In Brimley Progress Development Inc. v.
Director, Ministry of the
Environment, Brimley sought leave to appeal the ECA
issued to a paperboard manufacturing plant operated by Atlantic
Packaging Products. Brimley wanted to build a condo development
next door. One issue was whether, during the leave application,
Atlantic had to give Brimley the entire Emission Summary Dispersion
Modeling (ESDM) Report provided to the MOE as part of its ECA
application, and not just the summary that the ECA stated must be
available to the public. The complete ESDM contained confidential
Following a motion for disclosure of the ESDM report, the ERT
concluded that Brimley should have received the entire ESDM during
the application period. The ESDM "formed part of
the Director's decision making process, and is prima facie
a public document."
Atlantic would have had to give better evidence to justify
keeping the confidential elements of its ESDM from the public, and
should have marked those elements as "confidential" when
originally filing the ESDM with the MOE. A general claim to
"trade secrets" was not sufficient.
Where an applicant does not have access to an ECA's
supporting document when filing its LTA appeal application, and
subsequently obtains new information, the ERT may allow them to
amend their grounds of appeal:
 The Director should as a matter of course before and at the
time the ECA is posted to the Environmental Registry provide
access to the documents and data upon which he has relied in
making his decision. The deadline for making application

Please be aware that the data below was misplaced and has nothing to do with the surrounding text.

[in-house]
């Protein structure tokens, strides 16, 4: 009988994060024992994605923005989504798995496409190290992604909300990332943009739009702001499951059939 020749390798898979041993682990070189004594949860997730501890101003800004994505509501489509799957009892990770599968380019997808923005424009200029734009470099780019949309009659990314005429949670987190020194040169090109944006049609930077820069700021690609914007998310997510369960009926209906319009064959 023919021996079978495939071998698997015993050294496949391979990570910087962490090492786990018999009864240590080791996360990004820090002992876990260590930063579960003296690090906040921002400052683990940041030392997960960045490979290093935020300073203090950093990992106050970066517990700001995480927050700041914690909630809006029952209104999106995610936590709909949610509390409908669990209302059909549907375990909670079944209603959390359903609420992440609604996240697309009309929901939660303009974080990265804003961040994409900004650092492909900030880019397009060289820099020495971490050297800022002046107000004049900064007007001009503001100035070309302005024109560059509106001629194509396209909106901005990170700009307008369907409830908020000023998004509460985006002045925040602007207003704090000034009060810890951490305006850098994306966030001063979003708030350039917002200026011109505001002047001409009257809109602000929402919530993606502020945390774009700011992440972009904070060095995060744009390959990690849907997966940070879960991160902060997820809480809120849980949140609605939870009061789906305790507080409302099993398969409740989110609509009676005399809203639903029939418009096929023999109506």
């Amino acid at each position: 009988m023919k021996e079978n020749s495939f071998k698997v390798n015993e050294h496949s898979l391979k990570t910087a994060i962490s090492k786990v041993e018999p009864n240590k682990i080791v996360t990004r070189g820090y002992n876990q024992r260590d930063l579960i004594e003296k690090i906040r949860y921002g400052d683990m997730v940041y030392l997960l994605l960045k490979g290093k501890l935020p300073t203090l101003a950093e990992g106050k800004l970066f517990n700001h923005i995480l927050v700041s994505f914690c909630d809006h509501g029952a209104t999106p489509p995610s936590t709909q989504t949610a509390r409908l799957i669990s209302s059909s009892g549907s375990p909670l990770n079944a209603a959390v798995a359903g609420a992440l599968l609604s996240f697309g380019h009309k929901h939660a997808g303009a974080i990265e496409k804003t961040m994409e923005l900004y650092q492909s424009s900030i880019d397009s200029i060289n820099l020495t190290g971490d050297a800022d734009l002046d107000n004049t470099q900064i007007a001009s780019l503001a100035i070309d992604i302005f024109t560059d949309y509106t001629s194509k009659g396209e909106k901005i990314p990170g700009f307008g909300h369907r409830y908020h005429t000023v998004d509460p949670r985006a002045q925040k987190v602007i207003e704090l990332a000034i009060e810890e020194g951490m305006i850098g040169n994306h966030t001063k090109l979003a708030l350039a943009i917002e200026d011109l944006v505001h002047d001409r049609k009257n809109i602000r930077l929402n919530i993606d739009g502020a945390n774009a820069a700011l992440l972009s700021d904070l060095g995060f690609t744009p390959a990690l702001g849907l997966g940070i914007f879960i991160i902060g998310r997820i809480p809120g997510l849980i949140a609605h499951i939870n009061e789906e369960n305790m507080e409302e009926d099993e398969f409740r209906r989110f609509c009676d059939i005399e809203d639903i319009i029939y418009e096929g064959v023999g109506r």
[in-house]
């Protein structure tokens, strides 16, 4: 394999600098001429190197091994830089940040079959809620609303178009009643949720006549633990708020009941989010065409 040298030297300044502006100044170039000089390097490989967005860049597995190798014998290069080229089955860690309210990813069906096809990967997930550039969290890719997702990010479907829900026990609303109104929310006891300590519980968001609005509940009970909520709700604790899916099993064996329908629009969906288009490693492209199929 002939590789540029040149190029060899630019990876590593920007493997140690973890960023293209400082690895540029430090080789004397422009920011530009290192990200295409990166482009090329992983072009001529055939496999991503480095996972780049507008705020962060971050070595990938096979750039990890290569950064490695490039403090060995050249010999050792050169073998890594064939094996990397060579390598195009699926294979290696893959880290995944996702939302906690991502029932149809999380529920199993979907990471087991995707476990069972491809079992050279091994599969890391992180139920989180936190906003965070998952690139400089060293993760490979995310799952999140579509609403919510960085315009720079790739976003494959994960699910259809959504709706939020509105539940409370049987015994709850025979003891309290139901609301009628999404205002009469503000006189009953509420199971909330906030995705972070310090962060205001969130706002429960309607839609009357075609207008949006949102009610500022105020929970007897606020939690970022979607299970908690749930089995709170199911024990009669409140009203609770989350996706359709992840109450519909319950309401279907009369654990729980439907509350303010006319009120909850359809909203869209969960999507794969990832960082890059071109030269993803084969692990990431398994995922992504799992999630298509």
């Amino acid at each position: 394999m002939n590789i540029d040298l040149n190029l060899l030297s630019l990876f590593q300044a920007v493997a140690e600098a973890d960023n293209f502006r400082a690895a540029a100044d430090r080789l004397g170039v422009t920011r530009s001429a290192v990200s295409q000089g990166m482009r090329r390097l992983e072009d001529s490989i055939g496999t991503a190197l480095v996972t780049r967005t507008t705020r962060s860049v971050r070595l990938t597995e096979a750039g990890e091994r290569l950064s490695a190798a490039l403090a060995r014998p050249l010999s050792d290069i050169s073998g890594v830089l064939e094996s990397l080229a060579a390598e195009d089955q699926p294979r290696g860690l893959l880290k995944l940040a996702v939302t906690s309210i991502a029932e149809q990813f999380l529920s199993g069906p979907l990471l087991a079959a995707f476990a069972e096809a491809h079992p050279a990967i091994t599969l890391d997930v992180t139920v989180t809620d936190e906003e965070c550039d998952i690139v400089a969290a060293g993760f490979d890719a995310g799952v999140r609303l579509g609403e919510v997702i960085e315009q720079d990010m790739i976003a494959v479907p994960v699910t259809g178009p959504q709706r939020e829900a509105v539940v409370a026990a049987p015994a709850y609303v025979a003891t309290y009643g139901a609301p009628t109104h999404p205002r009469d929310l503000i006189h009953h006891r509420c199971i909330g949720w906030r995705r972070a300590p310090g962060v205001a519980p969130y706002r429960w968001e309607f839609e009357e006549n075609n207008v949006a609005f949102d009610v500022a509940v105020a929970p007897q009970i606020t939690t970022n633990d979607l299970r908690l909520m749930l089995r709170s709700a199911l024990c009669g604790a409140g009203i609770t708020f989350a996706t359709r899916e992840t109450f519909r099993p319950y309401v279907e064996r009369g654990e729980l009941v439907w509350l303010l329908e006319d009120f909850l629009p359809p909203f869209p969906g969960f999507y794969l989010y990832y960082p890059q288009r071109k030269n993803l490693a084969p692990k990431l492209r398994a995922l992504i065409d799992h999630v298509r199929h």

for leave to appeal is a mere 15 days, a period that has been
characterized by the Tribunal as "short, inflexible and
[without] equitable exceptions" (Green v. Ontario (Ministry of
the Environment),  O.E.R.T.D. No. 65 at paragraph 60).
Any delay on the Director's part in providing access to
supporting documents undermines this deadline by impeding the
ability of applicants to file their applications on time. Delayed
access to supporting material could serve to defeat an
applicant's ability to complete an application for
leave in a timely fashion. Therefore, in light of the purposes
of the EBR, delay in access to supporting documents could
justify the granting of leave to amend the grounds listed
or information cited in an application for leave to
In Brimley's case, however, this was not what happened. The
ESDM report was available during the comment period on
Atlantic's application, and Brimley was permitted to view it
after the close of the comment period (although it was unclear if
they did so). Further, Brimley did not request access to the ESDM
report until 44 days after the deadline for leave to appeal. The
ERT concluded that Brimley's request for the ESDM report was
not timely: "While access to supporting documents is to be
expected as a matter of course, requests for such documents made
long after a deadline has passed should not be entertained as a
means to defeat the deadline."
The ERT subsequently dismissed Brimley's application for leave
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